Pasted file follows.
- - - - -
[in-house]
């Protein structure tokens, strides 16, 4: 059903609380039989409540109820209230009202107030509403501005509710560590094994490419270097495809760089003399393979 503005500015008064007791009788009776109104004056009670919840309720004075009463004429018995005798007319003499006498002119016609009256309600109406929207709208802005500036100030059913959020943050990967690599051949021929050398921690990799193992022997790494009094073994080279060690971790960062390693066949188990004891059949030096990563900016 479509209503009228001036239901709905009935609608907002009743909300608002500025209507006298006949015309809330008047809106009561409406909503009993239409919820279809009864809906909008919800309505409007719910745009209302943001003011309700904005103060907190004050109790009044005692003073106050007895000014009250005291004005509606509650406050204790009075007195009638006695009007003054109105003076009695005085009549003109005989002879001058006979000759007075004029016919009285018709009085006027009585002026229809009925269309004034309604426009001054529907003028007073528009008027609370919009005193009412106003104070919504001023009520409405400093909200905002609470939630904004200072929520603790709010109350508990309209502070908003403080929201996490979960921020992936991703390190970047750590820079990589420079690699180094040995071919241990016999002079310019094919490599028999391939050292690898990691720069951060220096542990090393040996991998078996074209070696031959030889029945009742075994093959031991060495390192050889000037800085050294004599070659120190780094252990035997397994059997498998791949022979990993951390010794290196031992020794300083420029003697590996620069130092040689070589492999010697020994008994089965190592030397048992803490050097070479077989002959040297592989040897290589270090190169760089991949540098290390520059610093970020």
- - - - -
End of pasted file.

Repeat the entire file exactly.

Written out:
[in-house]
């Protein structure tokens, strides 16, 4: 059903609380039989409540109820209230009202107030509403501005509710560590094994490419270097495809760089003399393979 503005500015008064007791009788009776109104004056009670919840309720004075009463004429018995005798007319003499006498002119016609009256309600109406929207709208802005500036100030059913959020943050990967690599051949021929050398921690990799193992022997790494009094073994080279060690971790960062390693066949188990004891059949030096990563900016 479509209503009228001036239901709905009935609608907002009743909300608002500025209507006298006949015309809330008047809106009561409406909503009993239409919820279809009864809906909008919800309505409007719910745009209302943001003011309700904005103060907190004050109790009044005692003073106050007895000014009250005291004005509606509650406050204790009075007195009638006695009007003054109105003076009695005085009549003109005989002879001058006979000759007075004029016919009285018709009085006027009585002026229809009925269309004034309604426009001054529907003028007073528009008027609370919009005193009412106003104070919504001023009520409405400093909200905002609470939630904004200072929520603790709010109350508990309209502070908003403080929201996490979960921020992936991703390190970047750590820079990589420079690699180094040995071919241990016999002079310019094919490599028999391939050292690898990691720069951060220096542990090393040996991998078996074209070696031959030889029945009742075994093959031991060495390192050889000037800085050294004599070659120190780094252990035997397994059997498998791949022979990993951390010794290196031992020794300083420029003697590996620069130092040689070589492999010697020994008994089965190592030397048992803490050097070479077989002959040297592989040897290589270090190169760089991949540098290390520059610093970020």